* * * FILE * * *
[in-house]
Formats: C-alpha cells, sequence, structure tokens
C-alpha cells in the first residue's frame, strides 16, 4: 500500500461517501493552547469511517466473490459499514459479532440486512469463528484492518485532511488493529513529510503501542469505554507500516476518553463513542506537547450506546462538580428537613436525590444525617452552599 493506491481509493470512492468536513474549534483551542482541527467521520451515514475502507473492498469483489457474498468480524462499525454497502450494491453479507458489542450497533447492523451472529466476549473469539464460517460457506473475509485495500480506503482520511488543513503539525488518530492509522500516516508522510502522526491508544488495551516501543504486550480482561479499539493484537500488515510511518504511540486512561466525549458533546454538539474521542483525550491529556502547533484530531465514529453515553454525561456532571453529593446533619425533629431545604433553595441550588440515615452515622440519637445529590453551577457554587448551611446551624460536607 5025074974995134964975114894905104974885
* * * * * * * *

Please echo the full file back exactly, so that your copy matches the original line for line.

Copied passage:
[in-house]
Formats: C-alpha cells, sequence, structure tokens
C-alpha cells in the first residue's frame, strides 16, 4: 500500500461517501493552547469511517466473490459499514459479532440486512469463528484492518485532511488493529513529510503501542469505554507500516476518553463513542506537547450506546462538580428537613436525590444525617452552599 493506491481509493470512492468536513474549534483551542482541527467521520451515514475502507473492498469483489457474498468480524462499525454497502450494491453479507458489542450497533447492523451472529466476549473469539464460517460457506473475509485495500480506503482520511488543513503539525488518530492509522500516516508522510502522526491508544488495551516501543504486550480482561479499539493484537500488515510511518504511540486512561466525549458533546454538539474521542483525550491529556502547533484530531465514529453515553454525561456532571453529593446533619425533629431545604433553595441550588440515615452515622440519637445529590453551577457554587448551611446551624460536607 5025074974995134964975114894905104974885